Currently, only 17% of European Member States have laws that demand alcohol producers to include ingredients, nutritional values and health information on labels at the same time. A total of 40% have some legislation on ingredient listing, 28% have laws on health information labelling or warnings on alcohol products, and 19% have some legislation on inclusion of nutritional values.


This study highlights the need for changes to pictogram currently used on alcohol packaging in France. Our results show that recent changes proposed by the French government (a slight increase in the size of the current pictogram) will most likely have little effect on preventing alcohol consumption during pregnancy.

Positive labelling examples

According to the HEN report, a number of Member States are becoming aware of the need to pursue more active policies to regulate labelling practices.

Experience from the Eurasian Customs Union (ECU) (Belarus, Kazakhstan and the Russian Federation) gives valuable insight on how a functioning multigovernmental approach to alcohol labelling can harmonize different legislative systems. The ECU adopted 3 technical regulations that oblige producers to include a list of ingredients and nutritional values on the labels of food products and alcoholic beverages. By 2019, all 3 sets of technical regulations were finalized. The results of this policy now need to be assessed by an independent audit.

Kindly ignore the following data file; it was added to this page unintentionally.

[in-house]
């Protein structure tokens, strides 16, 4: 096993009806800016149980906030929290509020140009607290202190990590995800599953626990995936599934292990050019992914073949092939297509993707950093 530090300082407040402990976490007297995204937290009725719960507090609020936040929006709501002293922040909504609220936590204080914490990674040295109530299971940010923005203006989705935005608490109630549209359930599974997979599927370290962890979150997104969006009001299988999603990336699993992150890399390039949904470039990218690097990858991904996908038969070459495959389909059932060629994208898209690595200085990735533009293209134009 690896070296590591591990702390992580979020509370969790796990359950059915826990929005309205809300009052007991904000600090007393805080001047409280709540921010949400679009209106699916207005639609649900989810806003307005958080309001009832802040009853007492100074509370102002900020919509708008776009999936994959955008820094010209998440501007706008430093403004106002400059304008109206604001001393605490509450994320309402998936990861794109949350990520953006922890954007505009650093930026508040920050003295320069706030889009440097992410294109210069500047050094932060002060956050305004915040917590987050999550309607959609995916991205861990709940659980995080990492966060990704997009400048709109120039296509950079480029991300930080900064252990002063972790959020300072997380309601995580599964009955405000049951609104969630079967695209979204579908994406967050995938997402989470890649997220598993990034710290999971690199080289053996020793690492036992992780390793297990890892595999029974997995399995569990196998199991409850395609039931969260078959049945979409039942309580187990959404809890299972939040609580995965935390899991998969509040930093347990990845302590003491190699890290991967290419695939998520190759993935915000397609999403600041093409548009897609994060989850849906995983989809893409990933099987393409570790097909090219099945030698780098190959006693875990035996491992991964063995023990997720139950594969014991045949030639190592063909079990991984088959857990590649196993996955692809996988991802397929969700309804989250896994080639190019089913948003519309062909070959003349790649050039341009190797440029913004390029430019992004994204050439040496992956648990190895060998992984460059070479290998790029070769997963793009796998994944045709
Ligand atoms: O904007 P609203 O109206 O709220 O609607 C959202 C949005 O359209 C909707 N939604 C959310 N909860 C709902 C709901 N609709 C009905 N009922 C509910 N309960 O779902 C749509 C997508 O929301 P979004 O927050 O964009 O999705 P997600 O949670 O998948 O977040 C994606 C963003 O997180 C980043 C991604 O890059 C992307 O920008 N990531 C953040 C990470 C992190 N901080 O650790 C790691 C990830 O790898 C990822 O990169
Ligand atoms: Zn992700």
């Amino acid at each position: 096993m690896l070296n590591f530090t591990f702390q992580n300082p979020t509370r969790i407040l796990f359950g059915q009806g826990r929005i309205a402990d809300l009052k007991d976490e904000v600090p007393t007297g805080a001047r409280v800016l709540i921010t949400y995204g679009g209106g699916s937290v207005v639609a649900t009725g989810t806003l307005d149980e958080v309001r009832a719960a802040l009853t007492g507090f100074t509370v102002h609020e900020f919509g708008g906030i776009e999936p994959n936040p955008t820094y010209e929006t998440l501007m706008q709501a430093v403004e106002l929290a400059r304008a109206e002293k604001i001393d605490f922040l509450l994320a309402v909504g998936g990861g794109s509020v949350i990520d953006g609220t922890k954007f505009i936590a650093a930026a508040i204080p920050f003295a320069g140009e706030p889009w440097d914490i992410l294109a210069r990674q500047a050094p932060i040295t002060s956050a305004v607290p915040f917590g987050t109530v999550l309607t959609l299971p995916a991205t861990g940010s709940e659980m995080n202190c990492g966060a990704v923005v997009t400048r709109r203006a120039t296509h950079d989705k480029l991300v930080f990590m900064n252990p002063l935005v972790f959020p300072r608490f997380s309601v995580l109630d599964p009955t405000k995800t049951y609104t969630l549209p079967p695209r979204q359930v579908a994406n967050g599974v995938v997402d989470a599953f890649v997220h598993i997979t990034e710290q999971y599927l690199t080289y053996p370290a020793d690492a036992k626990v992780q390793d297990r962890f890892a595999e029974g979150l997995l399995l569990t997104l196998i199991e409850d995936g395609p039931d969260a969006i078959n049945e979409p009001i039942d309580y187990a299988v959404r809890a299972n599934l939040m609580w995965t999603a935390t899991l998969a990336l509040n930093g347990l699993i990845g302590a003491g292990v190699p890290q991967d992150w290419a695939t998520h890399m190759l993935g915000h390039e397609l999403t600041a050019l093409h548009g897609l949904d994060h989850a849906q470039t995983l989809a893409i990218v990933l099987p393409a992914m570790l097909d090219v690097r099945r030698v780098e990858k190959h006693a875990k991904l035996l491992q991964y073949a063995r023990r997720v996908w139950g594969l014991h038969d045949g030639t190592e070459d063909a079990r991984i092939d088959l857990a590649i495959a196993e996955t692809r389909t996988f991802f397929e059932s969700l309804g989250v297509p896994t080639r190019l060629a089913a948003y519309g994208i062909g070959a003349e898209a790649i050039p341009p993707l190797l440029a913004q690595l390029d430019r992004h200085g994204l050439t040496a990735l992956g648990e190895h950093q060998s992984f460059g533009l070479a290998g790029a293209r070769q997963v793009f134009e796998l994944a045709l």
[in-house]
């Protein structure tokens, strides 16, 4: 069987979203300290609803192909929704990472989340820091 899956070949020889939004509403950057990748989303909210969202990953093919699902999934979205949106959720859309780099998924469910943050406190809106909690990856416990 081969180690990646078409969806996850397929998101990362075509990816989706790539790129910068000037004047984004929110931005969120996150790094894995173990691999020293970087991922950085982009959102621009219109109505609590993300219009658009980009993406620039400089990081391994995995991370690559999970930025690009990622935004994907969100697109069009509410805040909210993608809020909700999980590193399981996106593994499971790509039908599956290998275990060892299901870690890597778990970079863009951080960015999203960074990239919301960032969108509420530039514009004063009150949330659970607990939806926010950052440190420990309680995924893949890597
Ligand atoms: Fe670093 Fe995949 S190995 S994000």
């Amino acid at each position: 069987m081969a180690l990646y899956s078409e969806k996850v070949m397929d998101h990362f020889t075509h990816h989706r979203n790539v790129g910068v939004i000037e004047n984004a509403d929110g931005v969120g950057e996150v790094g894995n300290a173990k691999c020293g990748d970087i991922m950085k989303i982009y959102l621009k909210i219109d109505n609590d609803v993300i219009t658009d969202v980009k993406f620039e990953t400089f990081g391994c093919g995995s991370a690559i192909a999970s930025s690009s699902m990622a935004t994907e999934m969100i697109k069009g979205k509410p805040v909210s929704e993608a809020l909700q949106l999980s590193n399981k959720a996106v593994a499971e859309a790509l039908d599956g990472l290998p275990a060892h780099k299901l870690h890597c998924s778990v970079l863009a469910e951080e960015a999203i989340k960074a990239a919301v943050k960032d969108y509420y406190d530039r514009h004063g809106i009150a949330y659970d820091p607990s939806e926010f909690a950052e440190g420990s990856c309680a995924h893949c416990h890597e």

France has introduced a law mandating labelling for all alcoholic beverages with a warning against drinking during pregnancy. The country’s authorities embedded the regulation within a wider strategy to raise awareness of the harms of drinking alcohol during pregnancy. Recent studies have already shown improvement in public awareness. The French Health Minister announced the inclusion of a measure to improve the visibility of the pregnancy logo in the National Public Health Plan for 2018–2022.

The Russian Federation has adopted stricter alcohol labelling regulations. It divided the comprehensive process to introduce legislation into smaller requests. Russian Federal Law No. 171 on the production and circulation of alcohol (which also regulates alcohol labelling) was first introduced in 1995, but has since been amended more than 40 times. This step-by-step strategy helped the country to achieve progress in line with WHO recommendations.

To successfully comply with the WHO European Action Plan to Reduce the Harmful Use of Alcohol 2012–2020 and the WHO Global Strategy to Reduce the Harmful Use of Alcohol, countries of the Region should consider adopting strong and comprehensive labelling policy options. The HEN report gives full and up-to-date information that is crucial for policy-makers.

The research was carried out with financial support from the Government of Germany, the Government of Norway and the Government of the Russian Federation within the context of the WHO European Office for the Prevention and Control of Noncommunicable Diseases.